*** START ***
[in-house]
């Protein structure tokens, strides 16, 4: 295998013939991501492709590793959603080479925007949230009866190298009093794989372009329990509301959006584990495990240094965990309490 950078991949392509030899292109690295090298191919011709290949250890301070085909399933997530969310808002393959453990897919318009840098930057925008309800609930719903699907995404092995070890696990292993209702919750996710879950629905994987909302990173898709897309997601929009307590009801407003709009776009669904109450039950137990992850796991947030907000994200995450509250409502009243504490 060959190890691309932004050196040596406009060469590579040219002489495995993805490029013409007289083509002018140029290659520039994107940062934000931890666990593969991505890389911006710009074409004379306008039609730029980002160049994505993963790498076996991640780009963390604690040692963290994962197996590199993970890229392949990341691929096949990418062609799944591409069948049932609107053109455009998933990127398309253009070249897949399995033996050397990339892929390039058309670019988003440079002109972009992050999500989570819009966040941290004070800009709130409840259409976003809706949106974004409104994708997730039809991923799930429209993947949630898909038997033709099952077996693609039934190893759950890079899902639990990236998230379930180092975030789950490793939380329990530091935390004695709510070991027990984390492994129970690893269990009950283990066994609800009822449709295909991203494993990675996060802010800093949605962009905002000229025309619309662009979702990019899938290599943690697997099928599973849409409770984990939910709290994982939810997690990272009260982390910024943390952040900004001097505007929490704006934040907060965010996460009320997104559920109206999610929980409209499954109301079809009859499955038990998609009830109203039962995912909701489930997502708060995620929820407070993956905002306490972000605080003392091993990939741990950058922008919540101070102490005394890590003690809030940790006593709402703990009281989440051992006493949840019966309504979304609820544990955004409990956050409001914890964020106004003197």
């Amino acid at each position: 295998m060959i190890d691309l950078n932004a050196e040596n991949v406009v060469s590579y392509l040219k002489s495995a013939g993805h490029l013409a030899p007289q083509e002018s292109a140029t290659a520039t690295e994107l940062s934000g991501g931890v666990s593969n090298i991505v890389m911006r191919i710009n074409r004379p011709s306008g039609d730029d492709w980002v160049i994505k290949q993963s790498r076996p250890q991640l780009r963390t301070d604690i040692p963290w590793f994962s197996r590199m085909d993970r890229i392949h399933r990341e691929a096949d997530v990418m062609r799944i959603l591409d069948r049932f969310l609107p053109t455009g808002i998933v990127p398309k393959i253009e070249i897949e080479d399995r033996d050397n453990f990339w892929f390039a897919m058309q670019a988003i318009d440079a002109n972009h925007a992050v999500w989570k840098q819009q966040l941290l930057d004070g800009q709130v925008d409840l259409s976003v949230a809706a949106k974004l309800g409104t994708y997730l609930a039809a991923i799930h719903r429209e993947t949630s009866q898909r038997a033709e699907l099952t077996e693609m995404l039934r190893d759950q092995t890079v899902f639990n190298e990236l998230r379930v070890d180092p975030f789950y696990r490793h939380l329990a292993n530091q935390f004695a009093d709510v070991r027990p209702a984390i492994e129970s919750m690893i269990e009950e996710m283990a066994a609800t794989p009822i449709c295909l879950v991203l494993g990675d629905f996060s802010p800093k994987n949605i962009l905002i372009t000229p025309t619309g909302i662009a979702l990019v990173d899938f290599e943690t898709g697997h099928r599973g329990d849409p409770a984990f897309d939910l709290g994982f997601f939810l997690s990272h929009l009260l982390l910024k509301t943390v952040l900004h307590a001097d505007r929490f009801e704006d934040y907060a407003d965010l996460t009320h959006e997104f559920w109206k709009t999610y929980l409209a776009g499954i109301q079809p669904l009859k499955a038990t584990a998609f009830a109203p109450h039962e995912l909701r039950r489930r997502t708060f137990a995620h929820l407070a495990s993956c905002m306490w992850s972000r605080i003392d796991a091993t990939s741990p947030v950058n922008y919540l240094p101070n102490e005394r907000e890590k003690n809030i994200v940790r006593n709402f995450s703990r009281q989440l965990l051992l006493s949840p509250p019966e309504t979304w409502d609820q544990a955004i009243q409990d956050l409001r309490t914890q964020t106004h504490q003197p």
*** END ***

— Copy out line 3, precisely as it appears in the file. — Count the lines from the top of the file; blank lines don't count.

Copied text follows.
């Amino acid at each position: 295998m060959i190890d691309l950078n932004a050196e040596n991949v406009v060469s590579y392509l040219k002489s495995a013939g993805h490029l013409a030899p007289q083509e002018s292109a140029t290659a520039t690295e994107l940062s934000g991501g931890v666990s593969n090298i991505v890389m911006r191919i710009n074409r004379p011709s306008g039609d730029d492709w980002v160049i994505k290949q993963s790498r076996p250890q991640l780009r963390t301070d604690i040692p963290w590793f994962s197996r590199m085909d993970r890229i392949h399933r990341e691929a096949d997530v990418m062609r799944i959603l591409d069948r049932f969310l609107p053109t455009g808002i998933v990127p398309k393959i253009e070249i897949e080479d399995r033996d050397n453990f990339w892929f390039a897919m058309q670019a988003i318009d440079a002109n972009h925007a992050v999500w989570k840098q819009q966040l941290l930057d004070g800009q709130v925008d409840l259409s976003v949230a809706a949106k974004l309800g409104t994708y997730l609930a039809a991923i799930h719903r429209e993947t949630s009866q898909r038997a033709e699907l099952t077996e693609m995404l039934r190893d759950q092995t890079v899902f639990n190298e990236l998230r379930v070890d180092p975030f789950y696990r490793h939380l329990a292993n530091q935390f004695a009093d709510v070991r027990p209702a984390i492994e129970s919750m690893i269990e009950e996710m283990a066994a609800t794989p009822i449709c295909l879950v991203l494993g990675d629905f996060s802010p800093k994987n949605i962009l905002i372009t000229p025309t619309g909302i662009a979702l990019v990173d899938f290599e943690t898709g697997h099928r599973g329990d849409p409770a984990f897309d939910l709290g994982f997601f939810l997690s990272h929009l009260l982390l910024k509301t943390v952040l900004h307590a001097d505007r929490f009801e704006d934040y907060a407003d965010l996460t009320h959006e997104f559920w109206k709009t999610y929980l409209a776009g499954i109301q079809p669904l009859k499955a038990t584990a998609f009830a109203p109450h039962e995912l909701r039950r489930r997502t708060f137990a995620h929820l407070a495990s993956c905002m306490w992850s972000r605080i003392d796991a091993t990939s741990p947030v950058n922008y919540l240094p101070n102490e005394r907000e890590k003690n809030i994200v940790r006593n709402f995450s703990r009281q989440l965990l051992l006493s949840p509250p019966e309504t979304w409502d609820q544990a955004i009243q409990d956050l409001r309490t914890q964020t106004h504490q003197p």